Generally speaking, there are 5 points at which music can play an important role in the wedding ceremony. These are as follows:-
1. Incidental or background music played while guests congregate and take their places ready for the ceremony.
2. The processional fanfare or wedding march to signal the arrival of the bride-to-be.
3. The hymns or other sung items during the ceremony.
4. Incidental music, or a specially-chosen piece played or sung while the marriage register is being signed and legally formalized.
5. The recessional fanfare or wedding icons, as the newlyweds are presented to their family and friends. This may be followed by further music as guests disperse, usually outside (weather permitting!) for photographs and champagne toasts.
Weddings are usually emotional events, and the final 15 minutes or so immediately prior to the ceremony itself can be anxious as well as exciting. Thoughtfully-chosen background music can serve to relax and soothe susceptible nerves, at the same time setting a mood of anticipation as the time draws near… and passes, as brides are, traditionally, fashionably late. The choice of music can range widely, from serious (but not too solemn) to light- hearted (but not too frivolous), depending on the overall mood intended for the forthcoming event.
“Here Comes The Bride” (from “Lohengrin”, by Wagner) is arguably the benchmark for ideal level of solemnity, convenient duration and immediate universal association. However, something which is clearly iconic on the one hand can be viewed as clicheic on the other: nevertheless, there are many viable alternatives (depending on which musical instruments are available) if the Wagner is not chosen. Pachelbel’s “Canon in D” or Handel’s “Arrival of the Queen of Sheba” (for the more confident bride!) are both popular preferences.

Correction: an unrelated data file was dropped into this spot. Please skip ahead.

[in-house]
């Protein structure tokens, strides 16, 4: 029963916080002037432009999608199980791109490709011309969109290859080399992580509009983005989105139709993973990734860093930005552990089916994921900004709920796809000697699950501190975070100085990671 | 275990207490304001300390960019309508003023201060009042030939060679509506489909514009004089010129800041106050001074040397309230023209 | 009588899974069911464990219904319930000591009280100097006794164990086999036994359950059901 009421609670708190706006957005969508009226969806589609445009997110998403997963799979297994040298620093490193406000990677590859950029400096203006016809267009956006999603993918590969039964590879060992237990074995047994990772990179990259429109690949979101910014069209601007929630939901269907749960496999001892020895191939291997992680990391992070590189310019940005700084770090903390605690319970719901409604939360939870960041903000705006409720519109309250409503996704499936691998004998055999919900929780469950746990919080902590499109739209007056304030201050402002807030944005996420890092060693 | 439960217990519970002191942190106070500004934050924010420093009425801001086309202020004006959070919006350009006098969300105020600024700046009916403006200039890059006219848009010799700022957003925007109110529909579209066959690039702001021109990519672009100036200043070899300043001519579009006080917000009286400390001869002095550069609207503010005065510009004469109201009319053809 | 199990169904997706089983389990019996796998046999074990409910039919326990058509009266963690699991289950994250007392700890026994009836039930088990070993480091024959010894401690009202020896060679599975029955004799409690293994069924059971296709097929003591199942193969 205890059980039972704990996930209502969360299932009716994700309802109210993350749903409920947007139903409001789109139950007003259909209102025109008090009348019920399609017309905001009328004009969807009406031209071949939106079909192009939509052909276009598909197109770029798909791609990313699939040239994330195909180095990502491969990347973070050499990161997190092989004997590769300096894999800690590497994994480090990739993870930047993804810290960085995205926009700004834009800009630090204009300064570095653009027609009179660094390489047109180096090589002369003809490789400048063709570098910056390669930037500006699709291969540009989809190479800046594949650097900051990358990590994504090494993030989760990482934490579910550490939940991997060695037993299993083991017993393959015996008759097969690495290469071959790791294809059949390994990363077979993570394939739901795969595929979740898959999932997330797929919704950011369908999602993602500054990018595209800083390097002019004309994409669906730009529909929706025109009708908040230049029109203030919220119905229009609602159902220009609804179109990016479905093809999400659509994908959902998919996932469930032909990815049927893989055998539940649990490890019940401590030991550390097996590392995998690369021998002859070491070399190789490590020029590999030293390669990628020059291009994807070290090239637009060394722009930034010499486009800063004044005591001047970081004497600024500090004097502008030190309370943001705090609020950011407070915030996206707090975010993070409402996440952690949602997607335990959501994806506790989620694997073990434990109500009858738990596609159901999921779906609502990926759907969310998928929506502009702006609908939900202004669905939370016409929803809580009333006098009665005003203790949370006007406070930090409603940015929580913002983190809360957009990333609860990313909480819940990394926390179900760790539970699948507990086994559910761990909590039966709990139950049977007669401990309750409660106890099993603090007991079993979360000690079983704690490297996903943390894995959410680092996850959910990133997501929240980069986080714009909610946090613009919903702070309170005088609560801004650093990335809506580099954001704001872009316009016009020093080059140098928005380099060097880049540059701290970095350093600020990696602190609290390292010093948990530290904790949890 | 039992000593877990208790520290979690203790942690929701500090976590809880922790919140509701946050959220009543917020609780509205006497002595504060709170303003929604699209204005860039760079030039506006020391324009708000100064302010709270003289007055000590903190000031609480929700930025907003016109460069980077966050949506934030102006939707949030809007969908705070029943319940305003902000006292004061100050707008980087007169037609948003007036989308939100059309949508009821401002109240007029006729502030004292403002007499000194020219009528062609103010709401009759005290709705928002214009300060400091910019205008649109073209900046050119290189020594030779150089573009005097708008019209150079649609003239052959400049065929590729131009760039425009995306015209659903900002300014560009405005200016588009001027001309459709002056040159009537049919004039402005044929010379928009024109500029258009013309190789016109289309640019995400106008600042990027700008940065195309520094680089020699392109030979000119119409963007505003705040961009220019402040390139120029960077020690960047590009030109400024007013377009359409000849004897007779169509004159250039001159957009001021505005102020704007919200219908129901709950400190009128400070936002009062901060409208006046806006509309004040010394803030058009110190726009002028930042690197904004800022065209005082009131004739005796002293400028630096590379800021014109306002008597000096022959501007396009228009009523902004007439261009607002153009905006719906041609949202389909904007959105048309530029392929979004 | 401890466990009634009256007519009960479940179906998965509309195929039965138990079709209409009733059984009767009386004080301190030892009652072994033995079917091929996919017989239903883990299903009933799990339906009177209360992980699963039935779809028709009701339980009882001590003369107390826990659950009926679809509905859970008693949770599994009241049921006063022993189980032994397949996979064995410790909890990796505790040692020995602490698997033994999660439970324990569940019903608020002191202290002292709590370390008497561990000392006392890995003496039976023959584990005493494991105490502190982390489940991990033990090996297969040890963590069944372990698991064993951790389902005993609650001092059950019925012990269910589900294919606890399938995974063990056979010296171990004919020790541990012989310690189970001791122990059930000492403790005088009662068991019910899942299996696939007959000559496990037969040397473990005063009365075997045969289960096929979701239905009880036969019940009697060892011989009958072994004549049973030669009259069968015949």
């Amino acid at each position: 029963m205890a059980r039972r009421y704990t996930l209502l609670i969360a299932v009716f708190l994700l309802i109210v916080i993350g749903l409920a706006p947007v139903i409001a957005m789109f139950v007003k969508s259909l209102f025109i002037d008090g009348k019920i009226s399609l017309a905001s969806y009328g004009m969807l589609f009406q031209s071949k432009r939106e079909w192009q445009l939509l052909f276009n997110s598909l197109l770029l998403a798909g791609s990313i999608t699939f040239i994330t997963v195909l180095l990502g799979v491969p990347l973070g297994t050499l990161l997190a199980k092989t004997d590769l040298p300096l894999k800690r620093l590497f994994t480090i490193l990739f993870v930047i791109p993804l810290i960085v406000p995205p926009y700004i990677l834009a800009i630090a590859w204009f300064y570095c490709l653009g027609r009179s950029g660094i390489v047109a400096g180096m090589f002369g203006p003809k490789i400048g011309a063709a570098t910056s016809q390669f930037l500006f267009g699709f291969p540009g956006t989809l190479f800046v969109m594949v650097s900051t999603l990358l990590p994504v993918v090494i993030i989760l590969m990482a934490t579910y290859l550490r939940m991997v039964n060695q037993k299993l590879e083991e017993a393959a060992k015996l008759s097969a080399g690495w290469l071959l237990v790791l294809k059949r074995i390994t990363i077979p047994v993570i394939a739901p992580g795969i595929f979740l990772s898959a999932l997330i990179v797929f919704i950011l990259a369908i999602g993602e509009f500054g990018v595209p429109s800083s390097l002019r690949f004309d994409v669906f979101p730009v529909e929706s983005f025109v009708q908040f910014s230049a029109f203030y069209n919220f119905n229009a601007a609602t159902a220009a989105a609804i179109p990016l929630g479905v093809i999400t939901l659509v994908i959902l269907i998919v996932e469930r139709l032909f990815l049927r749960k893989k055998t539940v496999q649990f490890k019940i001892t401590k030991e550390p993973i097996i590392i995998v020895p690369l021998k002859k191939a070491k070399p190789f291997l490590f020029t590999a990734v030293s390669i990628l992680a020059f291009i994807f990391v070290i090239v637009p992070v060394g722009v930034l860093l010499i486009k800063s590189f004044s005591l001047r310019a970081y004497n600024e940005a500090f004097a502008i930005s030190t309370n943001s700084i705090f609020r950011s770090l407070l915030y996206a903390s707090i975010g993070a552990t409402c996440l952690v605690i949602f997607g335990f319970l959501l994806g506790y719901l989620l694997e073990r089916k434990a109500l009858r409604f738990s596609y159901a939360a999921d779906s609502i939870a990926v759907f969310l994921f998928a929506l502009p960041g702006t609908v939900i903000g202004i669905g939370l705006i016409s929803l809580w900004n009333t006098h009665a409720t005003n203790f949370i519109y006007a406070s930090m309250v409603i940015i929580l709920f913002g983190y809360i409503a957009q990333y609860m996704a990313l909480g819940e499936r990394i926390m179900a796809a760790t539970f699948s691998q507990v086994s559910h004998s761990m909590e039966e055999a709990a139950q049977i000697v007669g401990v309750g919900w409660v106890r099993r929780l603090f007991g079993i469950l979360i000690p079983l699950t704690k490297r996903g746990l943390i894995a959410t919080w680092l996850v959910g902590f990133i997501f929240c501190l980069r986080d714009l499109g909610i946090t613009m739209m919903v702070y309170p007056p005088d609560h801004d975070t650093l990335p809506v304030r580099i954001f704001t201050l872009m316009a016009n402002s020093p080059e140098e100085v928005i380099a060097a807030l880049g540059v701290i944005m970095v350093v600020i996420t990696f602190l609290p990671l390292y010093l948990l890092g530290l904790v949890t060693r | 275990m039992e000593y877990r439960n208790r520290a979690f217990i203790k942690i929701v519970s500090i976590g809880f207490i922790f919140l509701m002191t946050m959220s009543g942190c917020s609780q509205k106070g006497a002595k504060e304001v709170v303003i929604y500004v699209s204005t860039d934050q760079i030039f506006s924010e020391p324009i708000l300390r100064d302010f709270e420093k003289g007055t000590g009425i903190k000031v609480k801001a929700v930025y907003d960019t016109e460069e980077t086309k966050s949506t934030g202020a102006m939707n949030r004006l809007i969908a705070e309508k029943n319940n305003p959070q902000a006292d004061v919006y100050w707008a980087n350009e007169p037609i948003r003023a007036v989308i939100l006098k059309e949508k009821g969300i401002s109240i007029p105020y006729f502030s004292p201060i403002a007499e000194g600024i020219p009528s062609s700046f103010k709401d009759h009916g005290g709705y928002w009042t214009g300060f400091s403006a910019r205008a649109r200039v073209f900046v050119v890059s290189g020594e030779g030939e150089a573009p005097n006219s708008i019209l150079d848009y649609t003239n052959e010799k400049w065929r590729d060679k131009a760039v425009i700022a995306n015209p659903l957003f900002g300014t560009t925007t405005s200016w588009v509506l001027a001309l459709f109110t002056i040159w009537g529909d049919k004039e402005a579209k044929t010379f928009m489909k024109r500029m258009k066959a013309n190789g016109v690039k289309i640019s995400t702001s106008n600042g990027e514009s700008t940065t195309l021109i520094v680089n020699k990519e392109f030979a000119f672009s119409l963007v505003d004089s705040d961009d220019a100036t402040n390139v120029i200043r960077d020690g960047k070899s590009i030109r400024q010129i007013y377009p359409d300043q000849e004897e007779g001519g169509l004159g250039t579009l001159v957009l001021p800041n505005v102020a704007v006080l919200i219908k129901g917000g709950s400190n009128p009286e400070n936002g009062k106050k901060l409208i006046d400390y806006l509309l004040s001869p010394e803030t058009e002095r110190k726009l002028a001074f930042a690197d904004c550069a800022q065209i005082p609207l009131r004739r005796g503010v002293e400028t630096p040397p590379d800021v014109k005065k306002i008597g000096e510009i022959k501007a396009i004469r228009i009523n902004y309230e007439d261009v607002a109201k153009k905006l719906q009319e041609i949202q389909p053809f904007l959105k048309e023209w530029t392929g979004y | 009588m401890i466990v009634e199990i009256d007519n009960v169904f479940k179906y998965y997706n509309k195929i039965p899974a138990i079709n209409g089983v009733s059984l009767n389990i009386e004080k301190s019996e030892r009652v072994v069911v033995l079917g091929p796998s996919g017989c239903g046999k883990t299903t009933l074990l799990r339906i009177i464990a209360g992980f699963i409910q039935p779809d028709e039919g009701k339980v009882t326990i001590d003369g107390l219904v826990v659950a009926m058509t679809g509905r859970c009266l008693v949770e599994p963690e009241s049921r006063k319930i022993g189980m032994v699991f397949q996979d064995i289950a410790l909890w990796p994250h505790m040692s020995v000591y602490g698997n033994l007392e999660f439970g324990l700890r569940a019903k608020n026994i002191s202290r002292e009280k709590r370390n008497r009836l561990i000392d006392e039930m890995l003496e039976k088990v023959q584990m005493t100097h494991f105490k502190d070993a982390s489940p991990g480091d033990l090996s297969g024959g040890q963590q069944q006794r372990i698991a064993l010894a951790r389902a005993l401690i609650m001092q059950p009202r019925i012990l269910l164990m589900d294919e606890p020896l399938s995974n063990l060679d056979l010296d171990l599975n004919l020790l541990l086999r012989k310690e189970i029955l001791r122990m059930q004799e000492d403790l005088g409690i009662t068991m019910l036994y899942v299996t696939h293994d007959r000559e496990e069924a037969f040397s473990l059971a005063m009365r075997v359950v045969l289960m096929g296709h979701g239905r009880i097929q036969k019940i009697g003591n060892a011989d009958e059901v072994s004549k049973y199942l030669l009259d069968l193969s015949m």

Hymns and Biblical readings as such will be confined to church ceremonies. However, secular readings are permitted and encouraged in civil ceremonies, and there is no reason why one or more of these cannot be delivered as a sung musical item. However, a distinction between “sacred” and “secular” lyrics needs to be clearly observed; the Registrar will be able to advise in guiding your choice.
The legal formalities and signing of the Register set the final seal on the marriage. This process will take several minutes at least, especially if photographs are to be taken, allowing the opportunity for a specially-chosen piece of music to be performed. The range of choice is wide, both for church and for civil ceremonies, and the selected item is often intended to be the musical highlight of the entire event. Alternatively, gentle background music can fill in a potentially awkward gap in proceedings.
As earlier for the entrance of the bride, there are iconic choices of music to “announce” the newlyweds. Foremost among these must be the wedding march from “Music For A Midsummer Night’s Dream”, by Mendelssohn (it even begins with a fanfare which acts as the signal for everyone to stand up to receive and acknowledge the happy couple). However universally recognized, well-suited and convenient, this piece is nonetheless not to everyone’s taste, but there are plenty of equally appropriate alternatives, one of which can be chosen to best reflect the overall atmosphere and style of the completed ceremony.